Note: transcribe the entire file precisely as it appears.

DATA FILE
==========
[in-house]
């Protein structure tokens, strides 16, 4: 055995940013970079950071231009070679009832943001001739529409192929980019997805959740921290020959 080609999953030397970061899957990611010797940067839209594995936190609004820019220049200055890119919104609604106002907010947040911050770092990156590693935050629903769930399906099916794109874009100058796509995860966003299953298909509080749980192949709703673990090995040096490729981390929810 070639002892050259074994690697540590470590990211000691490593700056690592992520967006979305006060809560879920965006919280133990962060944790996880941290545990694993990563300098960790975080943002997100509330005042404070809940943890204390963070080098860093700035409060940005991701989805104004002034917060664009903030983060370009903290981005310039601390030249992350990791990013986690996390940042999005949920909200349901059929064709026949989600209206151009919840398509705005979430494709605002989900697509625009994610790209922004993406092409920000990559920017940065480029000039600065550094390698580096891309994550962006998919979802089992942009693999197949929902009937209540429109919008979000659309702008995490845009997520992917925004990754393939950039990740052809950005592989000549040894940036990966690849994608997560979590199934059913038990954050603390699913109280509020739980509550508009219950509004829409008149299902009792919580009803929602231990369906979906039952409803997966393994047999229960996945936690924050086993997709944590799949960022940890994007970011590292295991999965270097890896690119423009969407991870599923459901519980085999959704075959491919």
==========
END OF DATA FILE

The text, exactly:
[in-house]
């Protein structure tokens, strides 16, 4: 055995940013970079950071231009070679009832943001001739529409192929980019997805959740921290020959 080609999953030397970061899957990611010797940067839209594995936190609004820019220049200055890119919104609604106002907010947040911050770092990156590693935050629903769930399906099916794109874009100058796509995860966003299953298909509080749980192949709703673990090995040096490729981390929810 070639002892050259074994690697540590470590990211000691490593700056690592992520967006979305006060809560879920965006919280133990962060944790996880941290545990694993990563300098960790975080943002997100509330005042404070809940943890204390963070080098860093700035409060940005991701989805104004002034917060664009903030983060370009903290981005310039601390030249992350990791990013986690996390940042999005949920909200349901059929064709026949989600209206151009919840398509705005979430494709605002989900697509625009994610790209922004993406092409920000990559920017940065480029000039600065550094390698580096891309994550962006998919979802089992942009693999197949929902009937209540429109919008979000659309702008995490845009997520992917925004990754393939950039990740052809950005592989000549040894940036990966690849994608997560979590199934059913038990954050603390699913109280509020739980509550508009219950509004829409008149299902009792919580009803929602231990369906979906039952409803997966393994047999229960996945936690924050086993997709944590799949960022940890994007970011590292295991999965270097890896690119423009969407991870599923459901519980085999959704075959491919």